The game moved fast, faster and more brutally than any other team sport I’ve seen, and the hits came thick and fast.
Another player is creamed against the plexi by an incensed opponent, the shockwaves sending a spectator’s pint of beer into a cartwheel which leaves the cup empty on the ground, and the old guy’s shoes all wet. He doesn’t care. He fucking loves it, the hockey slag.
A cheeky Blaze player skates up behind one of the home team guys and, completely without provocation, nails him in the back with his stick. Our guy goes down, the crowd jump to their feet in protest, and I just can’t stop smiling at this amazing slapstick spectacle. It reminds me of Friday nights in the early nineties, sat watching Bottom on the telly. Eddie smashing Richie in the face with a frying pan just to keep us entertained.
And then it’s time for retaliation, and the moment arrives. The moment that sealed the whole deal for me. The moment that I knew I was not only a hockey fan, but also a bit of a twisted bastard:
Our defence doorstop Matt Nickerson, a hulking bearded guy who wouldn’t look out of place on Game Of Thrones, skates up behind the offending Blaze player Danick Paquette. Nickerson throws his gloves and helmet to the ice in a gesture that screams COME ON THEN, YOU PRICK, and Paquette wastes no time in doing the same. The two throw their fists up in front of themselves like old-school boxers did in black and white photos. They face each other as they skate in a small arc, and stare deep into each other’s souls as they snarl and spit like a couple of rottweilers.
Surely the referees won’t allow this! Bare knuckle fighting on ice can’t be allowed, can it?!
The refs just stand and watch. I’m so happy.
The fighters lunge at each other, each grabbing the other by the jersey, and after a small scuffle the punches are rained down by Nickerson onto Danick’s wet face. Each punch pounds into his face like an anvil being dropped off a shed roof as he flails under the battering ram. The entire crowd erupts, and Danick drops to the ice, Nickerson falling on top of him. Both refs dive forward to separate them, and Nickerson raises his arms in jubilation as he’s escorted off to the sin bin to pay his five minute penalty.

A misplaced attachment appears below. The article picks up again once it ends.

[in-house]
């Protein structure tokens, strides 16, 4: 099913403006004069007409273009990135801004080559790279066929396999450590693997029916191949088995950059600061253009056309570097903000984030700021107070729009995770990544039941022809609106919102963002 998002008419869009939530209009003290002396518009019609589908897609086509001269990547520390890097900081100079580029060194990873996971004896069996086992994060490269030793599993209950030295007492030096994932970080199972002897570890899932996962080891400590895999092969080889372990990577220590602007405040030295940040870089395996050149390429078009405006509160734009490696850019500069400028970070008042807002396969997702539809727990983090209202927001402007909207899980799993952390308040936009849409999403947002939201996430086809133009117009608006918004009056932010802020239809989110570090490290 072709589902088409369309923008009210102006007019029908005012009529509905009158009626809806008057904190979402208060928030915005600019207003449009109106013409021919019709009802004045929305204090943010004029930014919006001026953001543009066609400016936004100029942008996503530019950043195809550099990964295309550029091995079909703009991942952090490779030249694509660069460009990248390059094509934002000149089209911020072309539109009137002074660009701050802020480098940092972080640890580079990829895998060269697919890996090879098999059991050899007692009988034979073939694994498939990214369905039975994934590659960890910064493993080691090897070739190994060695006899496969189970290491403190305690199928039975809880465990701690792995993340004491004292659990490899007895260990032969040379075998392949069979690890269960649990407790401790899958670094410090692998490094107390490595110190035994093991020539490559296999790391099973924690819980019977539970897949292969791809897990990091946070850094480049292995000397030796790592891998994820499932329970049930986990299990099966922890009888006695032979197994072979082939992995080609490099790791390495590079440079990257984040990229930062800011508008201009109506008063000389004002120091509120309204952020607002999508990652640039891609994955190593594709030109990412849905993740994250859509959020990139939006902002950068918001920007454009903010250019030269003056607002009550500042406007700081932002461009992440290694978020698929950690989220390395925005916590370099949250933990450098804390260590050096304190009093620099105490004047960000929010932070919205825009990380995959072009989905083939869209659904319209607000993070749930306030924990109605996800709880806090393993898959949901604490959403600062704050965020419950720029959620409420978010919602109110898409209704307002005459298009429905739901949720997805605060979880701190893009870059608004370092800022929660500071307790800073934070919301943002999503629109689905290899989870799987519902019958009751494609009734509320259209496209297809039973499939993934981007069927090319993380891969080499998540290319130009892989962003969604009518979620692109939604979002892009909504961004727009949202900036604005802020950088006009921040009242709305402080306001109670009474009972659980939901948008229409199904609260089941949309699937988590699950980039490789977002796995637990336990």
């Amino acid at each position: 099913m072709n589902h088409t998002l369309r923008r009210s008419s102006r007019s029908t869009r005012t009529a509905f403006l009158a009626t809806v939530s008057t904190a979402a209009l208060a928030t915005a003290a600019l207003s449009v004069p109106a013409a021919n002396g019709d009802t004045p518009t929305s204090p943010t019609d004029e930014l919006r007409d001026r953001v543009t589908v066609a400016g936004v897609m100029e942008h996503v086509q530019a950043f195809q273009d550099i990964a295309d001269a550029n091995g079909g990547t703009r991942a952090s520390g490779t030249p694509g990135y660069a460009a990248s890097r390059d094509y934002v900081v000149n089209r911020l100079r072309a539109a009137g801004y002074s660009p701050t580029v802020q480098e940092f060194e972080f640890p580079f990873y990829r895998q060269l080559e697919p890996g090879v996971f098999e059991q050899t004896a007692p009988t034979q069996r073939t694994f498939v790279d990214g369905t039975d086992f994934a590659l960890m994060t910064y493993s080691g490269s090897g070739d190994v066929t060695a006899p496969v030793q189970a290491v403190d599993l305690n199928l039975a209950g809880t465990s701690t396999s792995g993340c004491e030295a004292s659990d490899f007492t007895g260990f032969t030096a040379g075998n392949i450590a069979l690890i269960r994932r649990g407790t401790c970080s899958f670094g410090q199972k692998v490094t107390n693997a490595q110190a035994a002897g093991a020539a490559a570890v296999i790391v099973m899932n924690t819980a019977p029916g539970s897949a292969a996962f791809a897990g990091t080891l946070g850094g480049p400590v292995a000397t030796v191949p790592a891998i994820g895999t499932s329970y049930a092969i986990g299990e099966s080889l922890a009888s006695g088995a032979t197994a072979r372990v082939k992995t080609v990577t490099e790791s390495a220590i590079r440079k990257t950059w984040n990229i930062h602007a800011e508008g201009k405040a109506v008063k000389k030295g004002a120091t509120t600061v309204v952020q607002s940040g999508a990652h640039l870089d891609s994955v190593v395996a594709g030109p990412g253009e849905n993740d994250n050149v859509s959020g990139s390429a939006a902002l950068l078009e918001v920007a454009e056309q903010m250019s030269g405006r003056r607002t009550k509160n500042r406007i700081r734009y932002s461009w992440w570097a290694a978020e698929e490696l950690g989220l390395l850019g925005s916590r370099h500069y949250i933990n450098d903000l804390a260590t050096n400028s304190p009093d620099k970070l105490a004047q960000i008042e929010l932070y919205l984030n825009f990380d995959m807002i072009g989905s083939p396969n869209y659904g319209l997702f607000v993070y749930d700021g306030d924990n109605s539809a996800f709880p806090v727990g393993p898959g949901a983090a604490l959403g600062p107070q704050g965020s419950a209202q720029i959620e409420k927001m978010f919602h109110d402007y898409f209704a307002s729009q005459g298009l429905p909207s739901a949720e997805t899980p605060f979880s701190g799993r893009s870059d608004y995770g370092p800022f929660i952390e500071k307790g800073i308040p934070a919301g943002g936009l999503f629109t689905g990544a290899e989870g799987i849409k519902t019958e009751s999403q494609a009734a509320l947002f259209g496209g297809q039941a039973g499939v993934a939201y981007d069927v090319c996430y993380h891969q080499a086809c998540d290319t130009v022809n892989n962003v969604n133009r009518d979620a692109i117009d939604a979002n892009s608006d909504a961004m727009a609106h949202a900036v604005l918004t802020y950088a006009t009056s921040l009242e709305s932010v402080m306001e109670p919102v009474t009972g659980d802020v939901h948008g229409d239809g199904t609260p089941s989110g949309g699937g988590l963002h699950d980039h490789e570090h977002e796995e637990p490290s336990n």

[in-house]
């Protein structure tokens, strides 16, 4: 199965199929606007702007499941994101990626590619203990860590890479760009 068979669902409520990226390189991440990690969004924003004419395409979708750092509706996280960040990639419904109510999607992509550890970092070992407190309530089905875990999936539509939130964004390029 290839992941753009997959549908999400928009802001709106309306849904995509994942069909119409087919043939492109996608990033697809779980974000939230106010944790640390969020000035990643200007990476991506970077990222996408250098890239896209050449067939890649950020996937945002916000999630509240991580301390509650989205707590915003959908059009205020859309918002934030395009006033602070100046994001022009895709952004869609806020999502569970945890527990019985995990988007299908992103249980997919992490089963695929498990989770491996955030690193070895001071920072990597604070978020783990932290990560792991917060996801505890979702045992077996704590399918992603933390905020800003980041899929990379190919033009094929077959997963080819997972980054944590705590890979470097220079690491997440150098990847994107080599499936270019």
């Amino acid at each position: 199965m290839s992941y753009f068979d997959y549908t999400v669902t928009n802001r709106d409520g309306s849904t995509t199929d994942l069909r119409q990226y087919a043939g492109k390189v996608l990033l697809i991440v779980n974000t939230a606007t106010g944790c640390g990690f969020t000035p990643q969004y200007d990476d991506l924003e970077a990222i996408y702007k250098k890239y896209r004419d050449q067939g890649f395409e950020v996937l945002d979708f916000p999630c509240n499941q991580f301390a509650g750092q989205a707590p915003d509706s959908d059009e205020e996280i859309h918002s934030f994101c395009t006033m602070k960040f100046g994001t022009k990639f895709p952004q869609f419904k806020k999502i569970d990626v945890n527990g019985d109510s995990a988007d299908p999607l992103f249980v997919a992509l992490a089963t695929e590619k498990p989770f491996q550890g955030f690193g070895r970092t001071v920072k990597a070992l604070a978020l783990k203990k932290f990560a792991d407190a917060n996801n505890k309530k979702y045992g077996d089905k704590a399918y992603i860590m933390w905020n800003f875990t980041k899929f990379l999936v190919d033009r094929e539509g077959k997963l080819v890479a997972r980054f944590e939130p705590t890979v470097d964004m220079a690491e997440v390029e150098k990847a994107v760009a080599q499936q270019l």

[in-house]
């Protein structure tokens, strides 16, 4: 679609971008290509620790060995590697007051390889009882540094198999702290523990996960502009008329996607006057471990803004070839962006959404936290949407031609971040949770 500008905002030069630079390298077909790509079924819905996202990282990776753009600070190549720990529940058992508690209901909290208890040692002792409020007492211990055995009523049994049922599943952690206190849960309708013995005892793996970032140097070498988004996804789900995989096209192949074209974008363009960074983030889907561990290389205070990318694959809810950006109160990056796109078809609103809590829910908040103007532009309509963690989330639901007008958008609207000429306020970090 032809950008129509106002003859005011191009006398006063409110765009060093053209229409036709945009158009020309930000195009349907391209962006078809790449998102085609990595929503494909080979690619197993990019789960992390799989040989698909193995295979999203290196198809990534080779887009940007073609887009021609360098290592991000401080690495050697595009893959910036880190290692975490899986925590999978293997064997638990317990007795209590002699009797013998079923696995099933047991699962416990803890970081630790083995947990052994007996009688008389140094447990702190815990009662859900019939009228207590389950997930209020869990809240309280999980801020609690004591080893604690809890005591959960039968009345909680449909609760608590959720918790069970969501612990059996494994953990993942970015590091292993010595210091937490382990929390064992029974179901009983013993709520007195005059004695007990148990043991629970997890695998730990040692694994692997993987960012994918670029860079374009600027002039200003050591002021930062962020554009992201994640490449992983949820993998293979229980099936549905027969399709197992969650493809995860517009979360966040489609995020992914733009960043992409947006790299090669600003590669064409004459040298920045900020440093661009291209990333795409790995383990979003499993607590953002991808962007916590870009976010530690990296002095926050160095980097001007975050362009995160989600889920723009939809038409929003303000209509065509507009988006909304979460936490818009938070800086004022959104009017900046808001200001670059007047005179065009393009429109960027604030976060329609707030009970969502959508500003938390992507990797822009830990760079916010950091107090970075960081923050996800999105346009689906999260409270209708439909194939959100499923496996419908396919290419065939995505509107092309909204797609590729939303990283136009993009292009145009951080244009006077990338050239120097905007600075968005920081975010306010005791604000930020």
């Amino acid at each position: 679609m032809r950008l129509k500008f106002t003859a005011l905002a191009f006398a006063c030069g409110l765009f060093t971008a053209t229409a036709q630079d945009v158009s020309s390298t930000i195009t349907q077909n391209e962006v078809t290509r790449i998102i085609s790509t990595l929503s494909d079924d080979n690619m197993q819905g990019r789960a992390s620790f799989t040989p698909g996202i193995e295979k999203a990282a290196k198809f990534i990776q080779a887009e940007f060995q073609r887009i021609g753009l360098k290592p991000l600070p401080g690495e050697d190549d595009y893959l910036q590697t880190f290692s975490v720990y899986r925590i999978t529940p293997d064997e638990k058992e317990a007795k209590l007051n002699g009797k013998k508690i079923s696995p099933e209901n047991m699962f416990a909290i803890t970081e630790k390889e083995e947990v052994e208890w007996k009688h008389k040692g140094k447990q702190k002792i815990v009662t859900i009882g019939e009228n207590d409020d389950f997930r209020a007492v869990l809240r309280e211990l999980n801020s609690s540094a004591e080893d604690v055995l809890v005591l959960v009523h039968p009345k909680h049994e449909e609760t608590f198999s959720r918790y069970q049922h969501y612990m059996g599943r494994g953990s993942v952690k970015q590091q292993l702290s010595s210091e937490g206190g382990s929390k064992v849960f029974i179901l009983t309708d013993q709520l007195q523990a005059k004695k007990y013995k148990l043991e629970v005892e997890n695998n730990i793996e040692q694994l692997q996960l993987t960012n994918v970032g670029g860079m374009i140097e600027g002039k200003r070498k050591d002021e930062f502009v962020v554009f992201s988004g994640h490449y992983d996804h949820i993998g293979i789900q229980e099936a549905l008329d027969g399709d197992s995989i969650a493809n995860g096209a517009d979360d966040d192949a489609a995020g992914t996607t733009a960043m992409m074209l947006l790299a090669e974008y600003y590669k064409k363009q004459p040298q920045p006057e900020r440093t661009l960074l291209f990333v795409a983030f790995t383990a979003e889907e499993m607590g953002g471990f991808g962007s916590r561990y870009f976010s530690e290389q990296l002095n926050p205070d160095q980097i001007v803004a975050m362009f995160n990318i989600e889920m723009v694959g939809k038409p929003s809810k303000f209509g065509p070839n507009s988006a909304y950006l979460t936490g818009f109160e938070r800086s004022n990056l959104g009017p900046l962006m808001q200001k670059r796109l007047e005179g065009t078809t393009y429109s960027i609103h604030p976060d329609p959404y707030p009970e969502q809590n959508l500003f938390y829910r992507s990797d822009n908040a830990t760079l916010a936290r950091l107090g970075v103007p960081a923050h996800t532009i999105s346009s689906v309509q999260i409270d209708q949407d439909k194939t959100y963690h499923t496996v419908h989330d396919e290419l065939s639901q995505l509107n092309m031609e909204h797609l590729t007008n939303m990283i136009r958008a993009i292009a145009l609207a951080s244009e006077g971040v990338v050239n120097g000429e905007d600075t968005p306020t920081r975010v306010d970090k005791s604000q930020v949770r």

The whole rukus lasts only 15 seconds, but it was the greatest 15 seconds of any sports game I’ve ever witnessed, and a surge of warmth and togetherness sweeps the home supporter’s stands of Planet Ice, as strangers smile and laugh and hug. Everyone is brought a few increments closer. Over the next few matches the shy hellos will turn into small chats, and then pre-match meetings for food and coffee. Soon there are BBQ invites and social events, completely independent of any hockey game. Friendships and happiness borne of a couple of short-fused sportsmen smashing the holy fuck out of each other. Thank you ice hockey for bringing me some shiny new friends.
It’s also worth noting, for the record, that the fighting is real. This isn’t Wrestlemania. These guys have perpetually busted noses, and big gaps in their scowls where bunches of teeth are missing. It’s also worth noting that the above mentioned Matt Nickerson has since been dropped from the team for attacking a fan. I know I shouldn’t like this, but I really REALLY do. It’s dangerous, and very very real. He actually walked past my house recently, a few weeks after his sacking, and in my starstruck panic I couldn’t find the right words to greet him so I just swung my door open and shouted “MATT NICKERSON!” at him like a special needs child. He looked a bit scared and made off quickly with a polite nod. Oh well.
On top of all of this, the healthier weekends and the fighting and the new mates, there’s also the AWAY games. The perfect excuse to spend weekends travelling the country whilst proudly showcasing your team’s colours. And because this isn’t football, you’re unlikely to get stabbed on the train! Bonus! In fact, opposing team supporters regularly mix on the stands, all cuddly and happy together. Imagine that!
Take all of this good wholesome shit and layer it up with the pepperoni pizzas, and the hotdogs longer than your dong (thrice as long as mine) which the many rinks serve up during each period break, and it’s not hard to see what a treat ice hockey is, and how it can put smiles on the faces of the down-beaten patrons of our proud country.
And what of the spectacular MK vs. Coventry game that served as my introduction to this outstanding sport? MK won of course. 5 goals to 1. They shitted out when it came to the league standings, though, didn’t even make the playoffs. But it’s all cool. All the more reason to come back again next season.
And where’s the fun in always winning anyway? Everyone loves a good underdog story, and just like the classic movie underdogs — Rocky Balboa, Daniel LaRusso, Happy Gilmore — I predict that the popularity of ice hockey in the UK will increase steeply, turning hordes of new fans into a real force to be reckoned with.
It will creep upon us when we’re not looking, and nail us in the back with a stick.